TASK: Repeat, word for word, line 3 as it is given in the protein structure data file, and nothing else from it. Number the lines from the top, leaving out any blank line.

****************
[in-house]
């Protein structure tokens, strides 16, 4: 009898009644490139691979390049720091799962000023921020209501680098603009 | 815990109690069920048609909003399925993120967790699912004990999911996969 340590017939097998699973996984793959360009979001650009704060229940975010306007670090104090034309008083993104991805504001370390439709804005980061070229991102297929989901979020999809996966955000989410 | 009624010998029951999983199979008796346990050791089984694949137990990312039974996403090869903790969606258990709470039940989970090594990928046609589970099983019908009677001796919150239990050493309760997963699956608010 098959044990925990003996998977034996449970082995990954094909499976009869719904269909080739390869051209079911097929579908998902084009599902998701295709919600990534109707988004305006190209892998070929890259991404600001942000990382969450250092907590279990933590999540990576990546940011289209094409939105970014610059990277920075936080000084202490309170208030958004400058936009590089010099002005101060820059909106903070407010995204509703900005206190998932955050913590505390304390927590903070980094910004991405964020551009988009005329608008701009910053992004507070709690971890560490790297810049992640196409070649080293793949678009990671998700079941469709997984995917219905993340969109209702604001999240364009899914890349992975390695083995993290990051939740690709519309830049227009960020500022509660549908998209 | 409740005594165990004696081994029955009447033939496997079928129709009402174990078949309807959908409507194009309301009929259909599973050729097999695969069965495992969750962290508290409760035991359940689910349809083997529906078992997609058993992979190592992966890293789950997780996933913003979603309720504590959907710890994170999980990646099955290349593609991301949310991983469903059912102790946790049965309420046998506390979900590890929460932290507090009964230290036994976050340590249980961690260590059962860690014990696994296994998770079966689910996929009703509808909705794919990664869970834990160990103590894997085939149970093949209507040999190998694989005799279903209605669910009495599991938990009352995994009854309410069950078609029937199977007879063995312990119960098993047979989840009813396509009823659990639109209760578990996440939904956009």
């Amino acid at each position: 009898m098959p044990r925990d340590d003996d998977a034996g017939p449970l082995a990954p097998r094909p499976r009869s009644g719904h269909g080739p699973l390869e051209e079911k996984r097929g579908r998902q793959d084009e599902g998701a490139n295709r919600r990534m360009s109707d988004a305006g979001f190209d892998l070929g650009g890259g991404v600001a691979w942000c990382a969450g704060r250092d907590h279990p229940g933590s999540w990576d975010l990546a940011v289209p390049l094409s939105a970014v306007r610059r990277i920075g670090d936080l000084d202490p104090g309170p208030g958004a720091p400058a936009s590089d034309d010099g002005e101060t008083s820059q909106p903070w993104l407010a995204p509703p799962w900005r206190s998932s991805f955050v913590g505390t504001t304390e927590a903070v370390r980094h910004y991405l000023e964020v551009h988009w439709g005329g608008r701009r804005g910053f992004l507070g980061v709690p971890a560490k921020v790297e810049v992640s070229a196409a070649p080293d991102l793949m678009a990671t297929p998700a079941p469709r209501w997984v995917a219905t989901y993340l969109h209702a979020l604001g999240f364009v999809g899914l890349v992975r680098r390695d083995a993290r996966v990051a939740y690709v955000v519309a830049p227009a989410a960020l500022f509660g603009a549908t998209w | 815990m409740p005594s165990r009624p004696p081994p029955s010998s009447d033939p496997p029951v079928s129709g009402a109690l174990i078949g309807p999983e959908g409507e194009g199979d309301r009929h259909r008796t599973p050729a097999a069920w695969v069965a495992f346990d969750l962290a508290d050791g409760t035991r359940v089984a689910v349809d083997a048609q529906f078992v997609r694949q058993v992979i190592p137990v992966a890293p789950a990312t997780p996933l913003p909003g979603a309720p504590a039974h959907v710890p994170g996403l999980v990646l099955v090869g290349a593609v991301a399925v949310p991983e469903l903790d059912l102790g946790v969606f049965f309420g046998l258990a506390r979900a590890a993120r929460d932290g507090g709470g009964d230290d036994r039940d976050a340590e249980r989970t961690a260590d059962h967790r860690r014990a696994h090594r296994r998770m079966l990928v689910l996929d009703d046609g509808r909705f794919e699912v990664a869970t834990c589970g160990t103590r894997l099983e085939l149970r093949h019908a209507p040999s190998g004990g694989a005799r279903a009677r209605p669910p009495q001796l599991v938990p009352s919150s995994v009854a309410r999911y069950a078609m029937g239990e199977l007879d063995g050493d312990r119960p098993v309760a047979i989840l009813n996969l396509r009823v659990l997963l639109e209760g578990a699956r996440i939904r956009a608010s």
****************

């Amino acid at each position: 009898m098959p044990r925990d340590d003996d998977a034996g017939p449970l082995a990954p097998r094909p499976r009869s009644g719904h269909g080739p699973l390869e051209e079911k996984r097929g579908r998902q793959d084009e599902g998701a490139n295709r919600r990534m360009s109707d988004a305006g979001f190209d892998l070929g650009g890259g991404v600001a691979w942000c990382a969450g704060r250092d907590h279990p229940g933590s999540w990576d975010l990546a940011v289209p390049l094409s939105a970014v306007r610059r990277i920075g670090d936080l000084d202490p104090g309170p208030g958004a720091p400058a936009s590089d034309d010099g002005e101060t008083s820059q909106p903070w993104l407010a995204p509703p799962w900005r206190s998932s991805f955050v913590g505390t504001t304390e927590a903070v370390r980094h910004y991405l000023e964020v551009h988009w439709g005329g608008r701009r804005g910053f992004l507070g980061v709690p971890a560490k921020v790297e810049v992640s070229a196409a070649p080293d991102l793949m678009a990671t297929p998700a079941p469709r209501w997984v995917a219905t989901y993340l969109h209702a979020l604001g999240f364009v999809g899914l890349v992975r680098r390695d083995a993290r996966v990051a939740y690709v955000v519309a830049p227009a989410a960020l500022f509660g603009a549908t998209w | 815990m409740p005594s165990r009624p004696p081994p029955s010998s009447d033939p496997p029951v079928s129709g009402a109690l174990i078949g309807p999983e959908g409507e194009g199979d309301r009929h259909r008796t599973p050729a097999a069920w695969v069965a495992f346990d969750l962290a508290d050791g409760t035991r359940v089984a689910v349809d083997a048609q529906f078992v997609r694949q058993v992979i190592p137990v992966a890293p789950a990312t997780p996933l913003p909003g979603a309720p504590a039974h959907v710890p994170g996403l999980v990646l099955v090869g290349a593609v991301a399925v949310p991983e469903l903790d059912l102790g946790v969606f049965f309420g046998l258990a506390r979900a590890a993120r929460d932290g507090g709470g009964d230290d036994r039940d976050a340590e249980r989970t961690a260590d059962h967790r860690r014990a696994h090594r296994r998770m079966l990928v689910l996929d009703d046609g509808r909705f794919e699912v990664a869970t834990c589970g160990t103590r894997l099983e085939l149970r093949h019908a209507p040999s190998g004990g694989a005799r279903a009677r209605p669910p009495q001796l599991v938990p009352s919150s995994v009854a309410r999911y069950a078609m029937g239990e199977l007879d063995g050493d312990r119960p098993v309760a047979i989840l009813n996969l396509r009823v659990l997963l639109e209760g578990a699956r996440i939904r956009a608010s």